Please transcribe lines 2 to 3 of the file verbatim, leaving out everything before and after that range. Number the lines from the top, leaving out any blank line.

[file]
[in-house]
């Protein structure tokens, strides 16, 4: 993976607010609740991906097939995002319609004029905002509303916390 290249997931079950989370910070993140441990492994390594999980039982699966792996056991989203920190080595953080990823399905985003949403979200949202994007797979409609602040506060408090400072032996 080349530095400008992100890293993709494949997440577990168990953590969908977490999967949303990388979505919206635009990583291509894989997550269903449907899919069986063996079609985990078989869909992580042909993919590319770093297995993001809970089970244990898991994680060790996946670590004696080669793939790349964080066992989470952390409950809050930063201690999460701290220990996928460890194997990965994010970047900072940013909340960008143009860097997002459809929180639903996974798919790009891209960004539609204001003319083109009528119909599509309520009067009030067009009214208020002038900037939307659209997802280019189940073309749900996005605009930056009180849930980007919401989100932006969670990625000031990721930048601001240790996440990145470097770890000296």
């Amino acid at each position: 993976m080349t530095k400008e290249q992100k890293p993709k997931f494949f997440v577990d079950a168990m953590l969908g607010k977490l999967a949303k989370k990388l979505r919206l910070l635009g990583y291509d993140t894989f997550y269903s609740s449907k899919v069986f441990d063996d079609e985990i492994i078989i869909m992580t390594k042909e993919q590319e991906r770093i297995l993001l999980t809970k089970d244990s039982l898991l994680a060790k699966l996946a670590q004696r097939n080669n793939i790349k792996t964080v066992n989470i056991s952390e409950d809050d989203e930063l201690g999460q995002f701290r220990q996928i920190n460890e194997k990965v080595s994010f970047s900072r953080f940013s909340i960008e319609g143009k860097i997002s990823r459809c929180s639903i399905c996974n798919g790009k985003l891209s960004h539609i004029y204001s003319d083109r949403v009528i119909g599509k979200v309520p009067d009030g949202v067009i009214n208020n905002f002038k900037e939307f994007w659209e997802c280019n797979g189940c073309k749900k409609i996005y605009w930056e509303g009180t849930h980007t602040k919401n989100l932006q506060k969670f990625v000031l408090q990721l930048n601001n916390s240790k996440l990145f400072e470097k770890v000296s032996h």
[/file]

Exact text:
């Protein structure tokens, strides 16, 4: 993976607010609740991906097939995002319609004029905002509303916390 290249997931079950989370910070993140441990492994390594999980039982699966792996056991989203920190080595953080990823399905985003949403979200949202994007797979409609602040506060408090400072032996 080349530095400008992100890293993709494949997440577990168990953590969908977490999967949303990388979505919206635009990583291509894989997550269903449907899919069986063996079609985990078989869909992580042909993919590319770093297995993001809970089970244990898991994680060790996946670590004696080669793939790349964080066992989470952390409950809050930063201690999460701290220990996928460890194997990965994010970047900072940013909340960008143009860097997002459809929180639903996974798919790009891209960004539609204001003319083109009528119909599509309520009067009030067009009214208020002038900037939307659209997802280019189940073309749900996005605009930056009180849930980007919401989100932006969670990625000031990721930048601001240790996440990145470097770890000296």
């Amino acid at each position: 993976m080349t530095k400008e290249q992100k890293p993709k997931f494949f997440v577990d079950a168990m953590l969908g607010k977490l999967a949303k989370k990388l979505r919206l910070l635009g990583y291509d993140t894989f997550y269903s609740s449907k899919v069986f441990d063996d079609e985990i492994i078989i869909m992580t390594k042909e993919q590319e991906r770093i297995l993001l999980t809970k089970d244990s039982l898991l994680a060790k699966l996946a670590q004696r097939n080669n793939i790349k792996t964080v066992n989470i056991s952390e409950d809050d989203e930063l201690g999460q995002f701290r220990q996928i920190n460890e194997k990965v080595s994010f970047s900072r953080f940013s909340i960008e319609g143009k860097i997002s990823r459809c929180s639903i399905c996974n798919g790009k985003l891209s960004h539609i004029y204001s003319d083109r949403v009528i119909g599509k979200v309520p009067d009030g949202v067009i009214n208020n905002f002038k900037e939307f994007w659209e997802c280019n797979g189940c073309k749900k409609i996005y605009w930056e509303g009180t849930h980007t602040k919401n989100l932006q506060k969670f990625v000031l408090q990721l930048n601001n916390s240790k996440l990145f400072e470097k770890v000296s032996h």